We didn’t get to the will last Friday, though. We got distracted talking about computer games. I left without helping him draft one. (I also left without a sketchpad and a houseplant he wanted to give me.)

“I really appreciate your help,” Duane said as I was prepping to leave. “It would have taken me weeks to do what you accomplished in a few hours. Thank you.”

“No problem,” I said. “And please, let me know if there’s anything else at all I can do. I know it might seem like you’re hassling me, but you’re not. I want to do this more than anything.” Earlier in the day, we’d talked about how much we appreciate each other and about our regrets. One of my deepest regrets is that I blew off my friend Sparky in the weeks leading up to his suicide in 2009. I didn’t know his death was imminent. This time, Duane’s demise seems clear, and I want to make the most of whatever time we have left.

Today, Duane sent me an e-mail. His follow-up appointment yesterday didn’t go well. His treatments aren’t working, and the doctor has nothing else to try. All that’s left is to mitigate the growth of the tumor. So, it’s very likely that I’ll be making lots more unplanned trips to Portland in the near future: to help Duane, to help the box factory, etc.

First, though, I want to help Duane draft a will. He doesn’t know where to start. Honestly, neither do I.

Okay, that’s not exactly true.

I’ve written about estate planning several times in the past, although not in many years. And behind me here in my office, I have shelves of personal finance books, including books on estate planning. Books like The Executor’s Guide to Settling a Loved One’s Estate or Trust and The AARP Crash Course in Estate Planning. (Most of my books are showing their age, however)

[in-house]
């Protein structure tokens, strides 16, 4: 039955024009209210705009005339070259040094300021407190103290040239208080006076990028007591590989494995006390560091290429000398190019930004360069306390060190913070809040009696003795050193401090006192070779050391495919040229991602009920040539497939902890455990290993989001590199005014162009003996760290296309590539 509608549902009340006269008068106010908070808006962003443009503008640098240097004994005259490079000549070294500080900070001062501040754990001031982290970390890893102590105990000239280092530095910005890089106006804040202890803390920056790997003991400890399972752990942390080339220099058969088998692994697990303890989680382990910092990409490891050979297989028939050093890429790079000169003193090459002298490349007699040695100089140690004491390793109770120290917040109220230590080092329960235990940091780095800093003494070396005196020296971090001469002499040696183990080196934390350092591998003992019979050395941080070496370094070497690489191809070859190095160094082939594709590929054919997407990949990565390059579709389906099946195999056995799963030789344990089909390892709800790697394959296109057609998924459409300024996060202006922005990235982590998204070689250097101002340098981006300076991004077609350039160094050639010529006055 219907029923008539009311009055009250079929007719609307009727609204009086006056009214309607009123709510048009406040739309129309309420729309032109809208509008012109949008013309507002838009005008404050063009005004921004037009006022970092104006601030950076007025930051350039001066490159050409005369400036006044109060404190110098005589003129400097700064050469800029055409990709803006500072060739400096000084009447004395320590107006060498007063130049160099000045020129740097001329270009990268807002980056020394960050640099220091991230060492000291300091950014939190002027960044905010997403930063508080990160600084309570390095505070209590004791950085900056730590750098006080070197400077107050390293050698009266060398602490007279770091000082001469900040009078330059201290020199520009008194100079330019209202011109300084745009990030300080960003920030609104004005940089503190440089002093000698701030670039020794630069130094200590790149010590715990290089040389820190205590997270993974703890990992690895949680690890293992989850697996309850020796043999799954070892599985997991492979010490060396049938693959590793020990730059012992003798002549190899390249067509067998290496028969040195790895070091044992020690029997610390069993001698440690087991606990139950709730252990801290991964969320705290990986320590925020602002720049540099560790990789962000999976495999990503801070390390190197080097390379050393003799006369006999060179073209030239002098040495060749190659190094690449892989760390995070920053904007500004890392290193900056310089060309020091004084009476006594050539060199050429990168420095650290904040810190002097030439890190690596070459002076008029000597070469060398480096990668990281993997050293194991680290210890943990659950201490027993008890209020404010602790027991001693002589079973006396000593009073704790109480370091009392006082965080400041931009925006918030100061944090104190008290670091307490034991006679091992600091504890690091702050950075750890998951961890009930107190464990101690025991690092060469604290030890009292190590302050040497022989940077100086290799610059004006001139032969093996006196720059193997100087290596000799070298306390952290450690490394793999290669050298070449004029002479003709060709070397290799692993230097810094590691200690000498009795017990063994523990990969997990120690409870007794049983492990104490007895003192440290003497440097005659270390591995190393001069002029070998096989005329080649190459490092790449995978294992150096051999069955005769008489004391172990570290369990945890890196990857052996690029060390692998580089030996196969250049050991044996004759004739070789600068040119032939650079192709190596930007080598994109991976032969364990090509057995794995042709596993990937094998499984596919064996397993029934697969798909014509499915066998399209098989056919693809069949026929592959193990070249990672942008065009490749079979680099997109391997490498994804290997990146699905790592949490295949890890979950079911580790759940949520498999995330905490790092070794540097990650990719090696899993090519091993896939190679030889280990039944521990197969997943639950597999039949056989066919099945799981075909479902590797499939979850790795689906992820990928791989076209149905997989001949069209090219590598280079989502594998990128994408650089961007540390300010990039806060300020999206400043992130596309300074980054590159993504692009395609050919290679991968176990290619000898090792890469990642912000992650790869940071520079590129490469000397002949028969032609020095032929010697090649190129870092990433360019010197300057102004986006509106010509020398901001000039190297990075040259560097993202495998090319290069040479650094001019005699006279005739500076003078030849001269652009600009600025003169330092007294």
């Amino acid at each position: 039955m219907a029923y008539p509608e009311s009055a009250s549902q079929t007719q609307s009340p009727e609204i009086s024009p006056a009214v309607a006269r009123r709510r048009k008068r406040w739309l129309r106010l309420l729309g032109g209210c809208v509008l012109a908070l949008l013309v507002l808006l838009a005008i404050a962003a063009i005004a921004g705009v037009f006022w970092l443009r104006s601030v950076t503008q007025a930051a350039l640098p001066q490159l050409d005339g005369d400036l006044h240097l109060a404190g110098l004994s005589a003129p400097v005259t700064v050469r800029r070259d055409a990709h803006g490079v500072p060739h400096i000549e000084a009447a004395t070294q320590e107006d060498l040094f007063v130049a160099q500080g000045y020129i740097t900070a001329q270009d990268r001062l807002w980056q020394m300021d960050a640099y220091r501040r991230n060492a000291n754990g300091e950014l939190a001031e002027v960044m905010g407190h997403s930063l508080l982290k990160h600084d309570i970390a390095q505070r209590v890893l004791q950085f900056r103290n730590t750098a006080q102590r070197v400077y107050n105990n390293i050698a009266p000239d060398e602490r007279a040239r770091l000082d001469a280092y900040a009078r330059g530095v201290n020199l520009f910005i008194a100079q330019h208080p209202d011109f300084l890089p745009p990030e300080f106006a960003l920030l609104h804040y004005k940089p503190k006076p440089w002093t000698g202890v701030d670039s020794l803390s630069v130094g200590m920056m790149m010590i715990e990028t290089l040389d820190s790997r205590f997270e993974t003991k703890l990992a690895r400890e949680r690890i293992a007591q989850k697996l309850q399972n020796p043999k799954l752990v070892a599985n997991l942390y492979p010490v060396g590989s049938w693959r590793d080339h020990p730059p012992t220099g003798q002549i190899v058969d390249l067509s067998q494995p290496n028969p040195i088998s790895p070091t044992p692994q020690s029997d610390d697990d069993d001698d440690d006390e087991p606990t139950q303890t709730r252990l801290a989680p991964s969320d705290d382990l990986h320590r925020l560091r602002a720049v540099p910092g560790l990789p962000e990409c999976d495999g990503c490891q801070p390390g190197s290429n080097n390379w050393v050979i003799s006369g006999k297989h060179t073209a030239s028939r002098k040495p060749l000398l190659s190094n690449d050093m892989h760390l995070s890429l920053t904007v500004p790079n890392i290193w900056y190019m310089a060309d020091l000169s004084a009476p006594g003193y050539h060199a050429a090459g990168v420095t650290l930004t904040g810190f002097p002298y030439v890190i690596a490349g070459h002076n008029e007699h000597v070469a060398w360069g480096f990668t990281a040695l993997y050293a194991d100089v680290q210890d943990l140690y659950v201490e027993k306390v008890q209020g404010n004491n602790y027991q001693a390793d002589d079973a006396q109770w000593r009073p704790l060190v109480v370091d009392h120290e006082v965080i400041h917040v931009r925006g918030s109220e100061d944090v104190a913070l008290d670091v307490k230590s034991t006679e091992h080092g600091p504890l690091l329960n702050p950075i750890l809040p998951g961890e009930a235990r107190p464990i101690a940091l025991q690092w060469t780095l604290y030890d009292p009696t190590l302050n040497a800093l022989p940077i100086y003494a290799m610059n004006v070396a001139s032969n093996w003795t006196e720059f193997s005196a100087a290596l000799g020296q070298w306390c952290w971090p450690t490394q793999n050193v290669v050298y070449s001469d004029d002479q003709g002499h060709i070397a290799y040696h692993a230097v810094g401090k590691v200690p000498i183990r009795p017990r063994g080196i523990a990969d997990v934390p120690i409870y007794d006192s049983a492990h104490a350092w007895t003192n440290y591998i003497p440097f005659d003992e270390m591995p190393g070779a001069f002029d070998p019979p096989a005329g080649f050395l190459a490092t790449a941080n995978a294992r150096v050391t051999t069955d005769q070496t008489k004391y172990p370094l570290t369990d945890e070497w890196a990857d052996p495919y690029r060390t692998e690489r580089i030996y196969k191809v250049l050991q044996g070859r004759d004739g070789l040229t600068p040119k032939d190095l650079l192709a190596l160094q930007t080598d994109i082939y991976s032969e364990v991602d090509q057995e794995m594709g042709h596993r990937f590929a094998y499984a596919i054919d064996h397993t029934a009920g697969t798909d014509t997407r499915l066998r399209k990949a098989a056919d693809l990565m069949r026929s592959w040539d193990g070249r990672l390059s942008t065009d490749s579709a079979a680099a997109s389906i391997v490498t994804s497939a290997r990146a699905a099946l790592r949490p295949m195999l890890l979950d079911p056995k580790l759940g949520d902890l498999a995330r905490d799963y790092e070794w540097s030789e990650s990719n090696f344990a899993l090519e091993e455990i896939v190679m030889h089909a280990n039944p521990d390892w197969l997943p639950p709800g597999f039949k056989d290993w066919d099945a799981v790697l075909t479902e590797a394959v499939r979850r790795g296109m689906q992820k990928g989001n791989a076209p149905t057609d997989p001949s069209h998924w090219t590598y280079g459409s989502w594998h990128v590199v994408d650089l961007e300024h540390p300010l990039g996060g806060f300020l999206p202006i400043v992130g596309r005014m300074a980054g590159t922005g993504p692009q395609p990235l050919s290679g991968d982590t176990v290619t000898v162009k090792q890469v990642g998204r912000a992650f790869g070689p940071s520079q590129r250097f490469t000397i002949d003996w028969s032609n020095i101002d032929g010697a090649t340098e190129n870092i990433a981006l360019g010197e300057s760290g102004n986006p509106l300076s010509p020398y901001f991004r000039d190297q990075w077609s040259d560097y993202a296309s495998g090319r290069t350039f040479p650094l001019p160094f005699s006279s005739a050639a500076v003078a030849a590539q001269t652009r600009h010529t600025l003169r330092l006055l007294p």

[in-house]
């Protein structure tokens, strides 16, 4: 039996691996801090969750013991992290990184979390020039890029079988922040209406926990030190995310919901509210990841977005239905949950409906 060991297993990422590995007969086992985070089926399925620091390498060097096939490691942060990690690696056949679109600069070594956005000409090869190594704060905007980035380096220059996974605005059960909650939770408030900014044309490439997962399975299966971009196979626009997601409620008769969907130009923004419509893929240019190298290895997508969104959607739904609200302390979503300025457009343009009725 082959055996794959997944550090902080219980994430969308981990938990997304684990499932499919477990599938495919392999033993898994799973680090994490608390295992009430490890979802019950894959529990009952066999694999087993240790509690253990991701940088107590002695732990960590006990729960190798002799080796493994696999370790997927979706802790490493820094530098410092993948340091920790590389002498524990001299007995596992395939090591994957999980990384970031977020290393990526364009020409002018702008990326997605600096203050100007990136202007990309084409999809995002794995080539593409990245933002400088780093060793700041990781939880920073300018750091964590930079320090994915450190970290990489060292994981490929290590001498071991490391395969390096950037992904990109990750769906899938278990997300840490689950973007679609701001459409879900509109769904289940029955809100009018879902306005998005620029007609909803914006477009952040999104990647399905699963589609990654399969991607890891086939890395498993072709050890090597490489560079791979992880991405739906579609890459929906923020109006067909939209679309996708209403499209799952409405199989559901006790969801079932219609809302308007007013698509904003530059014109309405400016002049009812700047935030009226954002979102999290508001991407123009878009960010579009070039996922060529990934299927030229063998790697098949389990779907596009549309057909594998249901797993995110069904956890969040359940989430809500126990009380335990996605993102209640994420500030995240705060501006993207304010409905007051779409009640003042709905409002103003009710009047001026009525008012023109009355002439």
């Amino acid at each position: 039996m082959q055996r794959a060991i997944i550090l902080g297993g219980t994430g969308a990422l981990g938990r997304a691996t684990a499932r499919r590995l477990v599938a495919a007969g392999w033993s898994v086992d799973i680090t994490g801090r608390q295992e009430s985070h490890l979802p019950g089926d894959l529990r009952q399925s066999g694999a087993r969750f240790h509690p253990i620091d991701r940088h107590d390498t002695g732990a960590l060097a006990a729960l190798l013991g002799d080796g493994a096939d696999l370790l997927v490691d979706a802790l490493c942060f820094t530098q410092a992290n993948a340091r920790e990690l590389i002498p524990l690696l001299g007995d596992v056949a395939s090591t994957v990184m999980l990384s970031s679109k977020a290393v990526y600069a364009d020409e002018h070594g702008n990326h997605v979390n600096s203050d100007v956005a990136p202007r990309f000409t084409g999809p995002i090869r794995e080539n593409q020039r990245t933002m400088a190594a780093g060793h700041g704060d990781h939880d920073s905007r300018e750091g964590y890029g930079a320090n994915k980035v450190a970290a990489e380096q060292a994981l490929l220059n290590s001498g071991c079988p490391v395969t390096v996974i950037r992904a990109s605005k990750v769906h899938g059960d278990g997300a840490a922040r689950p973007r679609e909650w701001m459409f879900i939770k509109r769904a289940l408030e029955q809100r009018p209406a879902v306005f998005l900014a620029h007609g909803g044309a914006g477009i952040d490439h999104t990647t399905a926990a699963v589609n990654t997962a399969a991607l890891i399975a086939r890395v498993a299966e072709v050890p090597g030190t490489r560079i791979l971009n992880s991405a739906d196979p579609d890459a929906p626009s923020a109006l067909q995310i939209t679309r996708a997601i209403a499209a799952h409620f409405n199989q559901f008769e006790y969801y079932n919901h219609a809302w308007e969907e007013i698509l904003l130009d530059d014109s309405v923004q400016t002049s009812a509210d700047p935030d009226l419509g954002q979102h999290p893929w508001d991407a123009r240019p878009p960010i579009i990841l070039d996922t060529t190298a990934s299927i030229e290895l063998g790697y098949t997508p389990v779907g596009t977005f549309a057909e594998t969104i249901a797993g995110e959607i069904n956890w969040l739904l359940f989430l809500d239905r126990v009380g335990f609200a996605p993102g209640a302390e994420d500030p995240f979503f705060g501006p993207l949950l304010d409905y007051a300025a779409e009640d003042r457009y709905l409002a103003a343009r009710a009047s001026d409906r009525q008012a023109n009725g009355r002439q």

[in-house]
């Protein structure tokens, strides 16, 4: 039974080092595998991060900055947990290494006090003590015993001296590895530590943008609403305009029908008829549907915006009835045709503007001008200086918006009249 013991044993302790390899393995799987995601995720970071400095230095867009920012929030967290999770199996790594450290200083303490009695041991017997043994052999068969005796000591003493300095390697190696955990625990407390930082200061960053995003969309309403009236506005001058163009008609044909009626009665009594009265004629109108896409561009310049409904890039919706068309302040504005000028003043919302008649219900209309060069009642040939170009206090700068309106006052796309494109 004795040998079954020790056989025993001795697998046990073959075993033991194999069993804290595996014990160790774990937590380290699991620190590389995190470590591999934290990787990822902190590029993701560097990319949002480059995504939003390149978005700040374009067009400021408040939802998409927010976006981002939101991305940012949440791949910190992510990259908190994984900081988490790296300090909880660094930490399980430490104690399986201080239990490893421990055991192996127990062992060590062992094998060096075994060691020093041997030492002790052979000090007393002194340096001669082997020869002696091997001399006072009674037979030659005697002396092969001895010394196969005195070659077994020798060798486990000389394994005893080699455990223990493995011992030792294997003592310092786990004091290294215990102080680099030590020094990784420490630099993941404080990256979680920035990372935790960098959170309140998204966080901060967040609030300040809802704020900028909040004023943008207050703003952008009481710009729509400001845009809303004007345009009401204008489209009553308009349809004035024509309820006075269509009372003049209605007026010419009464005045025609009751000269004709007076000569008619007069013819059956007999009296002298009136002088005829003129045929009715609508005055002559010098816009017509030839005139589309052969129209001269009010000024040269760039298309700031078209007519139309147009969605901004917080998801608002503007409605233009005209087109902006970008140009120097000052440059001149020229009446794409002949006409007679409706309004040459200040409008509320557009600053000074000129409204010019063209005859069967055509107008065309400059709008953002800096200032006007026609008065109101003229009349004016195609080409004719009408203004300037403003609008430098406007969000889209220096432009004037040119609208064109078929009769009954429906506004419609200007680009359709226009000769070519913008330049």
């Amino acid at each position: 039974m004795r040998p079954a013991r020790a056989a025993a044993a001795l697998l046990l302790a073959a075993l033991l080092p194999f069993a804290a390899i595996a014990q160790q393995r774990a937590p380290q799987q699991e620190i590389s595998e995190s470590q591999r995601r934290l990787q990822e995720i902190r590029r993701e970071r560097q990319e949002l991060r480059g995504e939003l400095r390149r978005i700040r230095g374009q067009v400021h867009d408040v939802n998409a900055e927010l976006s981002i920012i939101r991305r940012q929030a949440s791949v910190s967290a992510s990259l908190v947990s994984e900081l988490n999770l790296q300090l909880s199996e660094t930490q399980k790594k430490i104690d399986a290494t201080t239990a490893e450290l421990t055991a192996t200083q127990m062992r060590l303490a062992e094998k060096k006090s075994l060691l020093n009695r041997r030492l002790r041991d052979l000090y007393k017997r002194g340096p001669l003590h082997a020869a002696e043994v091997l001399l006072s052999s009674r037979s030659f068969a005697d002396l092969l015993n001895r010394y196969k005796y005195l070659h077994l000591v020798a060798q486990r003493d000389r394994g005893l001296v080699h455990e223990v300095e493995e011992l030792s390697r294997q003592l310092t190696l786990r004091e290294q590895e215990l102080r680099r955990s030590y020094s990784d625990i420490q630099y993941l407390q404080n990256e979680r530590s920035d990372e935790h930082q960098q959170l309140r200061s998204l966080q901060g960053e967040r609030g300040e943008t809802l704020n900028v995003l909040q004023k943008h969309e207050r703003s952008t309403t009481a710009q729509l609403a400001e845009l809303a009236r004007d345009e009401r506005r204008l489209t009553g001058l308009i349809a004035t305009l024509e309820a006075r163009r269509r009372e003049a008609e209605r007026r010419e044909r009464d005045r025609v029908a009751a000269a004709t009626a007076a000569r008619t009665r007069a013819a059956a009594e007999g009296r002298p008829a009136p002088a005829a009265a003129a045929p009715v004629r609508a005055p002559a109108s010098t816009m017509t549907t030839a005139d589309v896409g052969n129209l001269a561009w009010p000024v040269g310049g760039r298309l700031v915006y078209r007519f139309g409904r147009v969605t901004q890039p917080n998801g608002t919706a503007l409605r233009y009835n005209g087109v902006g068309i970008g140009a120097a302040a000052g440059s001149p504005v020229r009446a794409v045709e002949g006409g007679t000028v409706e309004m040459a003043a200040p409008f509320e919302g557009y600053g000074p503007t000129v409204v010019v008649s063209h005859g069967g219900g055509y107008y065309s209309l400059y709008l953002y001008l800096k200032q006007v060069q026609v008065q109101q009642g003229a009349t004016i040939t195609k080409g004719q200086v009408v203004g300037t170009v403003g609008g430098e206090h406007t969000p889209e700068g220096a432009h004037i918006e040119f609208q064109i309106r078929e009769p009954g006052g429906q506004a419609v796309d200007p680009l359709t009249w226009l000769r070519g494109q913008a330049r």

Meanwhile, I again need to put my 2022 plan for GRS on hold. I spent Monday and Tuesday this week diving into the long-awaited “de-design”. (I want to revert this site to a much more minimalist (almost “primitive”) look and feel. More on that later when I’m ready to reveal the new look.) I made some good progress, too. I’d hoped that by the end of this week, I’d have a design finished and ready to convert to a blog theme. Now I need to put this plan aside for more important things.

Fortunately, I find I’m not frustrated by any of this. I feel like I have the right attitude here, that I’m placing priorities where they ought to be placed. I’ll finish the GRS de-design at some point. For now, though, I’ll focus on family (and on the family business).

Before I wrap things up today, I have one request.

If you have any experience and/or recommendations regarding writing your own will, please drop me a line whether by email or in the comments below. I won’t get to this today — I need to tie up loose ends here at home so that I’m able to turn my attention outward — but I’ll probably start my research tomorrow. I’d love suggestions for books, software, and/or online resources for estate planning.

In return, I’ll do my best to collect these into a useful blog post here in the near future. Thanks!

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There are 37 comments to "Resources for Writing a Will?".

  1. Dan Weeden says 16 February 2022 at 14:16